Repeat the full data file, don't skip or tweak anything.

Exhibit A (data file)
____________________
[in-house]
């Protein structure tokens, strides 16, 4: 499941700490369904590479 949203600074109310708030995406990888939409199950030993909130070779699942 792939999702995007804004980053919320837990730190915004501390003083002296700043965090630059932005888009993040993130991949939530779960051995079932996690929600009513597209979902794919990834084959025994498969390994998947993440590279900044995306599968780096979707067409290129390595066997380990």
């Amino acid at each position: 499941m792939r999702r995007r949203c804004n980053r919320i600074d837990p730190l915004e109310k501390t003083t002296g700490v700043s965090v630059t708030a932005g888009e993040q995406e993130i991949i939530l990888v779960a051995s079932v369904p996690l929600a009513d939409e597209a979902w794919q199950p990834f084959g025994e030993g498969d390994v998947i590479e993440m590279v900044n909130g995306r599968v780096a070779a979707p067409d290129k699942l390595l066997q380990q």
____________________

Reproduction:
[in-house]
């Protein structure tokens, strides 16, 4: 499941700490369904590479 949203600074109310708030995406990888939409199950030993909130070779699942 792939999702995007804004980053919320837990730190915004501390003083002296700043965090630059932005888009993040993130991949939530779960051995079932996690929600009513597209979902794919990834084959025994498969390994998947993440590279900044995306599968780096979707067409290129390595066997380990």
């Amino acid at each position: 499941m792939r999702r995007r949203c804004n980053r919320i600074d837990p730190l915004e109310k501390t003083t002296g700490v700043s965090v630059t708030a932005g888009e993040q995406e993130i991949i939530l990888v779960a051995s079932v369904p996690l929600a009513d939409e597209a979902w794919q199950p990834f084959g025994e030993g498969d390994v998947i590479e993440m590279v900044n909130g995306r599968v780096a070779a979707p067409d290129k699942l390595l066997q380990q």